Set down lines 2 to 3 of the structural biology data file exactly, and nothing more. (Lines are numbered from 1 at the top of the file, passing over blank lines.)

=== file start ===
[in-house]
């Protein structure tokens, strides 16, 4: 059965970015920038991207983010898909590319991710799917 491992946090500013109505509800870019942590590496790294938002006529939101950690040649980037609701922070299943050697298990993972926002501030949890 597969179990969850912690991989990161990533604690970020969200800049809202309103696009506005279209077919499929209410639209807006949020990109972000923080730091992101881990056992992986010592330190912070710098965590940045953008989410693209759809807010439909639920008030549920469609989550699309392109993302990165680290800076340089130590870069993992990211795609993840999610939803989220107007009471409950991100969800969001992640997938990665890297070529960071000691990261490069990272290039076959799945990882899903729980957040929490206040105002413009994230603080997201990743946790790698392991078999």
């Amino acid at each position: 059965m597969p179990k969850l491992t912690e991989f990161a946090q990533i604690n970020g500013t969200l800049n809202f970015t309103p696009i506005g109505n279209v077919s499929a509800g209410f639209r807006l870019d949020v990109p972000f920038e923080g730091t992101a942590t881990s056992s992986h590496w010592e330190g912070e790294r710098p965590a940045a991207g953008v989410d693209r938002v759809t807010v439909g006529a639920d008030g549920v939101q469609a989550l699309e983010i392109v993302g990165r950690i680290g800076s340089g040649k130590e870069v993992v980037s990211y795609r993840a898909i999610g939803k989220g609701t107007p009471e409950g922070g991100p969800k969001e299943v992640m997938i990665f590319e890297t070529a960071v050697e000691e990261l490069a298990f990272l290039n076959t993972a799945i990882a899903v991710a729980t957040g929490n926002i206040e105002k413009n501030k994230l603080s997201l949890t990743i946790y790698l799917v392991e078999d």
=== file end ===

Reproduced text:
């Protein structure tokens, strides 16, 4: 059965970015920038991207983010898909590319991710799917 491992946090500013109505509800870019942590590496790294938002006529939101950690040649980037609701922070299943050697298990993972926002501030949890 597969179990969850912690991989990161990533604690970020969200800049809202309103696009506005279209077919499929209410639209807006949020990109972000923080730091992101881990056992992986010592330190912070710098965590940045953008989410693209759809807010439909639920008030549920469609989550699309392109993302990165680290800076340089130590870069993992990211795609993840999610939803989220107007009471409950991100969800969001992640997938990665890297070529960071000691990261490069990272290039076959799945990882899903729980957040929490206040105002413009994230603080997201990743946790790698392991078999």
């Amino acid at each position: 059965m597969p179990k969850l491992t912690e991989f990161a946090q990533i604690n970020g500013t969200l800049n809202f970015t309103p696009i506005g109505n279209v077919s499929a509800g209410f639209r807006l870019d949020v990109p972000f920038e923080g730091t992101a942590t881990s056992s992986h590496w010592e330190g912070e790294r710098p965590a940045a991207g953008v989410d693209r938002v759809t807010v439909g006529a639920d008030g549920v939101q469609a989550l699309e983010i392109v993302g990165r950690i680290g800076s340089g040649k130590e870069v993992v980037s990211y795609r993840a898909i999610g939803k989220g609701t107007p009471e409950g922070g991100p969800k969001e299943v992640m997938i990665f590319e890297t070529a960071v050697e000691e990261l490069a298990f990272l290039n076959t993972a799945i990882a899903v991710a729980t957040g929490n926002i206040e105002k413009n501030k994230l603080s997201l949890t990743i946790y790698l799917v392991e078999d």